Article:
Monday, April 29, 2013

Apocalypse Now

"Dad, what's a zombie?" Crafty asked from the back seat. We were driving to my parents house and the kids were talking about legends and myths. We had discussed Big Foot, who we decided might actually be Dude (he has huge feet and smells bad, apparently) and The Loch Ness Monster and vampires. Now it was the zombie question.

"Well, zombies aren't real. But people say they are people who aren't dead but they aren't really alive either. They just eat and grunt and don't really know how to interact with others." Mr. Awesome answered.

"Remind you of anyone?" I snickered. Mr. Awesome nodded and laughed.

Dude had had his face in his iPod for an hour and a half. We had tried to engage him in conversation but all we got out of him were a few random grunts. The only time he'd spoken real words to us on the drive was to ask when we were having lunch. He was surly, distant and rude. I was annoyed.

Zombies and kids. Zombies and kids. There's something there ...

Here's what I know about zombies. They breath and move and take care of their basic survival needs, like eating, but they aren't really living. They don't acknowledge others around them, unless they are being bothered by them. In that case their 'acknowledgement' is harsh, rude and self serving. They are temperamental and spend a lot of time hunting and killing the weak and vulnerable.

Hmmm ... sounds vaguely familiar.

Here's what I know about teens. They are alive but aren't living in our world, for the most part. They spend their days disconnected with real, living people in favour of virtual realities. Their minds are engaged with building virtual worlds, hunting and killing virtual animals, people and even zombies. The bulk of their interactions with the other Unalive is in the form of text shorthand and, more often than not, they are sitting in the same room as them. When you do finally get one of these teen creatures to lift their heads from their devices what you often get is a temperamental, self-serving and rude interaction.

We are living in a zombie apocalypse right now. Only its not some random virus that has claimed our brains ... its technology.

Seriously, think about the last time you were waiting for a table at a restaurant, waiting in a doctor's office or, well, just plain waiting anywhere. What were the other waiting people doing? You can't recall? You probably missed it because you were doing what they were doing. Playing on your phone. Checking emails and text messages. Trying to get to the next level in Candy Crush. You were in your own world. And so was everyone else around you.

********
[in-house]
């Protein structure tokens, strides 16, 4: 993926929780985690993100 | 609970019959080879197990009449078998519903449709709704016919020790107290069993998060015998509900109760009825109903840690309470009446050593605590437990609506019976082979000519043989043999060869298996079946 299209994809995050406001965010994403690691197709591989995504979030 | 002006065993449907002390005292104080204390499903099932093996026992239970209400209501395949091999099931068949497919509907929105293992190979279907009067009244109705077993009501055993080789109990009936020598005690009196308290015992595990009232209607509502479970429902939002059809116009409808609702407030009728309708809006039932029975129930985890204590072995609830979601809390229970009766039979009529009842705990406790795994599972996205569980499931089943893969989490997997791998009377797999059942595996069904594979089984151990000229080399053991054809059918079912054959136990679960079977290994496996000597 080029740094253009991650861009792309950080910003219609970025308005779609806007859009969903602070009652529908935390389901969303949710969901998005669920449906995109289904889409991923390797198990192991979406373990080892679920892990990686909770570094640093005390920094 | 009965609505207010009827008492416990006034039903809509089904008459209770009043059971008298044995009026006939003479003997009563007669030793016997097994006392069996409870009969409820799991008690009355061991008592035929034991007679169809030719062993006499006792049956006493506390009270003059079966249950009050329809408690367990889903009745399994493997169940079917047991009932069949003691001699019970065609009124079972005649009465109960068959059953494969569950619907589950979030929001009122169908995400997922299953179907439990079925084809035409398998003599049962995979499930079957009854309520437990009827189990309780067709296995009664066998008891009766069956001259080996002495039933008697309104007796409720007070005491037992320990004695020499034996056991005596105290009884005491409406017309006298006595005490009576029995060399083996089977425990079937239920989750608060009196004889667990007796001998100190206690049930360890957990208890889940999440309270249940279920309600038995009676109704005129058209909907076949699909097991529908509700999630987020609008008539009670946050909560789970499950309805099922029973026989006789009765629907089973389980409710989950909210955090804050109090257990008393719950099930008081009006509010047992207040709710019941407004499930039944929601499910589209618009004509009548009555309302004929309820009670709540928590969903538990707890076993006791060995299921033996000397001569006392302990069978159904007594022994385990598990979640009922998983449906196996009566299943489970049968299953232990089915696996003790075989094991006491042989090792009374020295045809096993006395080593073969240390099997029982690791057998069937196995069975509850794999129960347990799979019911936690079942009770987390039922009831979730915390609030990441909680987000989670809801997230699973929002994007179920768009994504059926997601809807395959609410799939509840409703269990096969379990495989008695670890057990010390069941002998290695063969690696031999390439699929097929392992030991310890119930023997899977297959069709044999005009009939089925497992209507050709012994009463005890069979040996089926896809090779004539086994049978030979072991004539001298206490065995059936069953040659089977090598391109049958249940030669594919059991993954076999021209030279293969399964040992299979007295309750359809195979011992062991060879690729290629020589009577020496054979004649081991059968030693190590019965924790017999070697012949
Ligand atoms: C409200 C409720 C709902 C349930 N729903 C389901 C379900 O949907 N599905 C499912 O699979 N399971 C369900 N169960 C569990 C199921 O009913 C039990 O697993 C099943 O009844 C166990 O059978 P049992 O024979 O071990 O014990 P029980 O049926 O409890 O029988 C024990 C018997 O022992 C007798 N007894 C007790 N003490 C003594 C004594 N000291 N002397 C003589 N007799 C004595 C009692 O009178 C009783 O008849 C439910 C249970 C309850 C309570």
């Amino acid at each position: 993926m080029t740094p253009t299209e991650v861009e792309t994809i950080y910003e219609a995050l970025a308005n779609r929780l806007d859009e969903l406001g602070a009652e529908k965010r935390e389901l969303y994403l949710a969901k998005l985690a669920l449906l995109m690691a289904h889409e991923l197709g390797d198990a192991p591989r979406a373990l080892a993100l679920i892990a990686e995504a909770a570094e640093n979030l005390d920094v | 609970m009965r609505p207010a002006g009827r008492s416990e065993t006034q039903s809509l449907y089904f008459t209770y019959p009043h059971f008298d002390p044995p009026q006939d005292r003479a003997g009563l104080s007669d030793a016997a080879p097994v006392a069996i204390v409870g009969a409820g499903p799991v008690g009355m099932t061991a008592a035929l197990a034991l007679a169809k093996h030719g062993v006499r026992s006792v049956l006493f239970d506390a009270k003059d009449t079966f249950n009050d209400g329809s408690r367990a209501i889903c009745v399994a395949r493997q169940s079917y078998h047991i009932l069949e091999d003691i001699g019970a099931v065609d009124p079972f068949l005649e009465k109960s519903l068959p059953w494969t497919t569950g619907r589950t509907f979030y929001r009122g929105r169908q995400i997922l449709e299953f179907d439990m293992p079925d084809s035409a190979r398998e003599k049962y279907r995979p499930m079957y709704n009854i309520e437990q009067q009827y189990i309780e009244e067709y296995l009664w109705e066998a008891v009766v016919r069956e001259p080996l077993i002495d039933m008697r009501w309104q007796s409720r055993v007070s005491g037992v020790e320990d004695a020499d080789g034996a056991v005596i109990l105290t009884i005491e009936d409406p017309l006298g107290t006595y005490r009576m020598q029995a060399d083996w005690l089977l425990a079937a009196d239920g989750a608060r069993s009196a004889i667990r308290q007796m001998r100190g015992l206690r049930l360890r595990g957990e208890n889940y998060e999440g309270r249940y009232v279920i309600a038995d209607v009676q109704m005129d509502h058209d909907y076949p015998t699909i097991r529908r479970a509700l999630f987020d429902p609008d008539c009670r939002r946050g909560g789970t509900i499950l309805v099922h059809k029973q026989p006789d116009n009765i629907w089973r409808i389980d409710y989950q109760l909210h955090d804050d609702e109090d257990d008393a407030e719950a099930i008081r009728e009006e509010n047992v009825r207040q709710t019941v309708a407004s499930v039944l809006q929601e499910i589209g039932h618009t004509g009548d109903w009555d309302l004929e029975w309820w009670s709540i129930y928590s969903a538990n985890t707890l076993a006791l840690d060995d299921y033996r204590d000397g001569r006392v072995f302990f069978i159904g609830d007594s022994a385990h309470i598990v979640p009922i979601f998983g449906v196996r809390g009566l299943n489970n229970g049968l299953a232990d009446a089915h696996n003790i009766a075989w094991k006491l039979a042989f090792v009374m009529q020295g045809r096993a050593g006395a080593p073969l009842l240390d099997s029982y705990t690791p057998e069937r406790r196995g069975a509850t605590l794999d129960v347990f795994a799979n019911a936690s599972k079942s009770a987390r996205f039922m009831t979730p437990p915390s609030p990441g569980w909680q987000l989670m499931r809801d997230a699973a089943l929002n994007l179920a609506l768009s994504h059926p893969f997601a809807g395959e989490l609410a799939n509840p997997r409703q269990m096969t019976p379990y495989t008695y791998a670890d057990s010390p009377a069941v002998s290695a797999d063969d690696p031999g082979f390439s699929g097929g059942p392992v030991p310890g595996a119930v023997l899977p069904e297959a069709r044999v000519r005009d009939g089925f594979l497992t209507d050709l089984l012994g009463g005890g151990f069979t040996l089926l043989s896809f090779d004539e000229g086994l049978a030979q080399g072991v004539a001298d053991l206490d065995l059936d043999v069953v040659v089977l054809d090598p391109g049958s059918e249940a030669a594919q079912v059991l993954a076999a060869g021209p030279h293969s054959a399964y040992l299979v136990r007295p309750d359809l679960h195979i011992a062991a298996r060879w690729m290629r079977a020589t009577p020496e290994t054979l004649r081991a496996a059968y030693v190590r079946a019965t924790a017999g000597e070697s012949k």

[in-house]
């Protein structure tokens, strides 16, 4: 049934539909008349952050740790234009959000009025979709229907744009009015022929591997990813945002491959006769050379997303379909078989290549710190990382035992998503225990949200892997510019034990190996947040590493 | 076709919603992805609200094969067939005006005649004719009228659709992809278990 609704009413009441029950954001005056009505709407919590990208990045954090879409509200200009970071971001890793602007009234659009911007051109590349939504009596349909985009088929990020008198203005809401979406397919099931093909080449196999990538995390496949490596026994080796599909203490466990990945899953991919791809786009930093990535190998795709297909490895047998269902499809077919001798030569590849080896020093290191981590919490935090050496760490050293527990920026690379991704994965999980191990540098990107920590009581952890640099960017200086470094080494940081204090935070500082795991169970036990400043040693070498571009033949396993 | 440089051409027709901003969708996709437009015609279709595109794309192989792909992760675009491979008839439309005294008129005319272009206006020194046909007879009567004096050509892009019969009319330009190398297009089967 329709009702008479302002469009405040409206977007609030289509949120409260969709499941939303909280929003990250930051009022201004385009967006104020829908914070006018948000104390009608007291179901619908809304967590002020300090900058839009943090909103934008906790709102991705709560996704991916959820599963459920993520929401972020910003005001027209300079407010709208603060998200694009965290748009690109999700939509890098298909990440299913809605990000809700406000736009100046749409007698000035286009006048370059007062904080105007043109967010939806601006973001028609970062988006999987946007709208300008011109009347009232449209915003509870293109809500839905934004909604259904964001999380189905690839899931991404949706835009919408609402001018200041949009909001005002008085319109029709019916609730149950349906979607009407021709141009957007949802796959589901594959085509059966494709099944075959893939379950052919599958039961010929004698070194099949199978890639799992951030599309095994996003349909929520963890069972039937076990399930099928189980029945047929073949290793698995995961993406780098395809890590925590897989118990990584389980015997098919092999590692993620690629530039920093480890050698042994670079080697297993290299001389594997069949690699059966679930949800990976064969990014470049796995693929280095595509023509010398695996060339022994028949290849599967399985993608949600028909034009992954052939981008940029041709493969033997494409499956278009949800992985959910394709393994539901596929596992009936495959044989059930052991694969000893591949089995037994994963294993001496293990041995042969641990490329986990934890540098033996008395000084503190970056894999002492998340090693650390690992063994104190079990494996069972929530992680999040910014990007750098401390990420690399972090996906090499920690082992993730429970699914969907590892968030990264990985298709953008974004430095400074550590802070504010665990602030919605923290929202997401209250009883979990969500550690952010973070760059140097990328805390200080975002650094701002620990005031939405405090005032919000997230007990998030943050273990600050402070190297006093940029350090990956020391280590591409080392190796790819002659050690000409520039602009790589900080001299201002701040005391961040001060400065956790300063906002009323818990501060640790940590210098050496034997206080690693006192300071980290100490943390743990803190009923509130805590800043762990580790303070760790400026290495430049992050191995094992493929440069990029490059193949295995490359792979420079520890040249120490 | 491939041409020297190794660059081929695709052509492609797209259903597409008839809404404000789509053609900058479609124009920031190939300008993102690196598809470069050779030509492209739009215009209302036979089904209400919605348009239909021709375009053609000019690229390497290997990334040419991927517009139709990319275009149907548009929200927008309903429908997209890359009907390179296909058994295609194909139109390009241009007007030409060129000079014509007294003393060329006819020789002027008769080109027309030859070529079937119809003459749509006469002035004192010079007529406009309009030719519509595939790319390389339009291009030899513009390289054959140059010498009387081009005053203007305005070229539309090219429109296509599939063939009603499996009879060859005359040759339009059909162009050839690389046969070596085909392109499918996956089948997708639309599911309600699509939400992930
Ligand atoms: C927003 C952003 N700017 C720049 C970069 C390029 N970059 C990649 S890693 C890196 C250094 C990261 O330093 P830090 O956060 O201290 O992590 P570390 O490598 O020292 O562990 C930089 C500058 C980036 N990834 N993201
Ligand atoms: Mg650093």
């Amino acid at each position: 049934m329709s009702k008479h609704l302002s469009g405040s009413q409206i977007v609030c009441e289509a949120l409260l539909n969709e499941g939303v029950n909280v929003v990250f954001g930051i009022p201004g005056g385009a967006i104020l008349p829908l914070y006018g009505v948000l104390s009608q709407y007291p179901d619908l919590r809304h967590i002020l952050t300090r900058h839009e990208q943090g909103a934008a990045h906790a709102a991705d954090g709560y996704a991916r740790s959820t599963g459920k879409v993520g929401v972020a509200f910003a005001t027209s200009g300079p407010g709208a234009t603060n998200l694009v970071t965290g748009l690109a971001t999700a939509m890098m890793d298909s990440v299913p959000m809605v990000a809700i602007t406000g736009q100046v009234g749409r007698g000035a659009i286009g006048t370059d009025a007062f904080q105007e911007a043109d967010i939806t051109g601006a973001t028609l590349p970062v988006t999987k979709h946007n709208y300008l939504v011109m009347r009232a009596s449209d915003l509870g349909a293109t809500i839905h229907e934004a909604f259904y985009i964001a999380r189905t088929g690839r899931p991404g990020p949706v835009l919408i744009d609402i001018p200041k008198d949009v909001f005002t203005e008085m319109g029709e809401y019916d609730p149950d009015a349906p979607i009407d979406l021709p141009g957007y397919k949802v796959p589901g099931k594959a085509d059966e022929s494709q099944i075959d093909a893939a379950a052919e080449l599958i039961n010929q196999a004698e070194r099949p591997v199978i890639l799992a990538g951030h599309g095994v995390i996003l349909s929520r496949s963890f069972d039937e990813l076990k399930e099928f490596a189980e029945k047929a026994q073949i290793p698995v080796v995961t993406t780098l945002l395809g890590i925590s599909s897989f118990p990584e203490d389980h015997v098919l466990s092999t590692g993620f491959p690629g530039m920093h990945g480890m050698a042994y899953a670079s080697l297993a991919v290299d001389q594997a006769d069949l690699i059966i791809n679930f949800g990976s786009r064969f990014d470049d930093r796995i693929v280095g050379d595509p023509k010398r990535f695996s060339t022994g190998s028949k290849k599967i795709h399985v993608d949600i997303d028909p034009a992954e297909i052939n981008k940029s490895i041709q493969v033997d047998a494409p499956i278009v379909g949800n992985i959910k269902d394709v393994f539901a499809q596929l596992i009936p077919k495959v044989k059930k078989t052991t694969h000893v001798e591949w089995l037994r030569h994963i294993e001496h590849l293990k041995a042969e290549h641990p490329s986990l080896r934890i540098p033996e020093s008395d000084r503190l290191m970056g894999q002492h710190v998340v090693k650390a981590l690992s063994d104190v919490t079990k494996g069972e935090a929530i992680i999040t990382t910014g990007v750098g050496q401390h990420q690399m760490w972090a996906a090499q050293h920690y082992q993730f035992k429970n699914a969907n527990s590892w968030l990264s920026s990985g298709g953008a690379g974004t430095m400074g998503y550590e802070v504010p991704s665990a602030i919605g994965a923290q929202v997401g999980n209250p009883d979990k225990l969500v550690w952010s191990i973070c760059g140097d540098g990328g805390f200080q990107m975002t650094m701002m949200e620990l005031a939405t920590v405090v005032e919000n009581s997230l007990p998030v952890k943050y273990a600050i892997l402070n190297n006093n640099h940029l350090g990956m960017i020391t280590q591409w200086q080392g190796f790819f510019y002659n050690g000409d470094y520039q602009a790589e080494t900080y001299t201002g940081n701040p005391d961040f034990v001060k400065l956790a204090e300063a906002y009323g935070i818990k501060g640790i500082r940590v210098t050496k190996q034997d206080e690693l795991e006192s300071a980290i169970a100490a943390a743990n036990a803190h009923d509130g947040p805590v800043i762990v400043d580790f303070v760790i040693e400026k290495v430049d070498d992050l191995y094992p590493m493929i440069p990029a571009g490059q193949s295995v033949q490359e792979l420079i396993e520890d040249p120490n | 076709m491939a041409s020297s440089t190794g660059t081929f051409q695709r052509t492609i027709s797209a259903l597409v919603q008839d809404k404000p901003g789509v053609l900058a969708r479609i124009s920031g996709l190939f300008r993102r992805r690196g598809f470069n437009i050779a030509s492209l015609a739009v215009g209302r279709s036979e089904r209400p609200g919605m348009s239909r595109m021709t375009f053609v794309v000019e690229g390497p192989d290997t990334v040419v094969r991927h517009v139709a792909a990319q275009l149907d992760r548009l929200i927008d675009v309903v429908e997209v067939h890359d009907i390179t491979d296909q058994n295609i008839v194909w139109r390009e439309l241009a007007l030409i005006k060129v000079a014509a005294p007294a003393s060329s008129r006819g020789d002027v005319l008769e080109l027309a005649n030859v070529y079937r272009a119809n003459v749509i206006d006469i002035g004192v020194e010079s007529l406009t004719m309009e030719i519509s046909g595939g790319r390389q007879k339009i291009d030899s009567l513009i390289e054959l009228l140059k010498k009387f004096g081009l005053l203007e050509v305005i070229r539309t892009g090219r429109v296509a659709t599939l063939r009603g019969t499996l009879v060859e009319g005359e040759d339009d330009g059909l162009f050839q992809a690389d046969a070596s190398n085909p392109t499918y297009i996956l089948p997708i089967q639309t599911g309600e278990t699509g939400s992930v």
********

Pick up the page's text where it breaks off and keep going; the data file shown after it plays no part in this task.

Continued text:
What happened to people watching? To having random conversations with strangers? To being okay with having a quiet mind?

I totally get the need to shut your mind off for a while. I enjoy a good round of Candy Crush as much as the next person but what concerns me is that our kids aren't learning the art of conversation. For instance, I was recently having a conversation with a man who teaches Sunday School to a group of junior high boys. He was exasperated because no matter how hard he tries, he can't engage them in conversation. His statement to me was, "I don't even think they know how to talk to each other."

Sad but true.

Technology is great, it is convenient and connects us in ways that we were never able to connect before. But if we're not careful, it can disconnect us in ways that can be so detrimental to our sense of community. We need people. We were created for relationship. And just to be clear, relationship is not a status on your Facebook page.

Relationship is a living breathing thing. It thrives under care, communication and time. It requires face to face human contact. It requires a measure of selflessness. It requires an interest in others. It also requires intention. We need to be intentional about building relationships and teaching our kids how to build relationships. They need to see us interacting with one another, caring about the people in our world and spending time cultivating friendship. They need to see it so that means we have to do it and we need to call their attention to it. We need to pry their Unalive hands off their lifeless devices and engage them in the world around them. We need to wake them up to the wonderful thing that is this life!

We are living in a zombie apocalypse right now but its not too late. We can reclaim the Unalive, whether adult or child. We can teach them how to live again. We can build relationships and waken them to the magnificent thing that is community!

It has become appallingly obvious that our technology has exceeded our humanity.
~Albert Einstein

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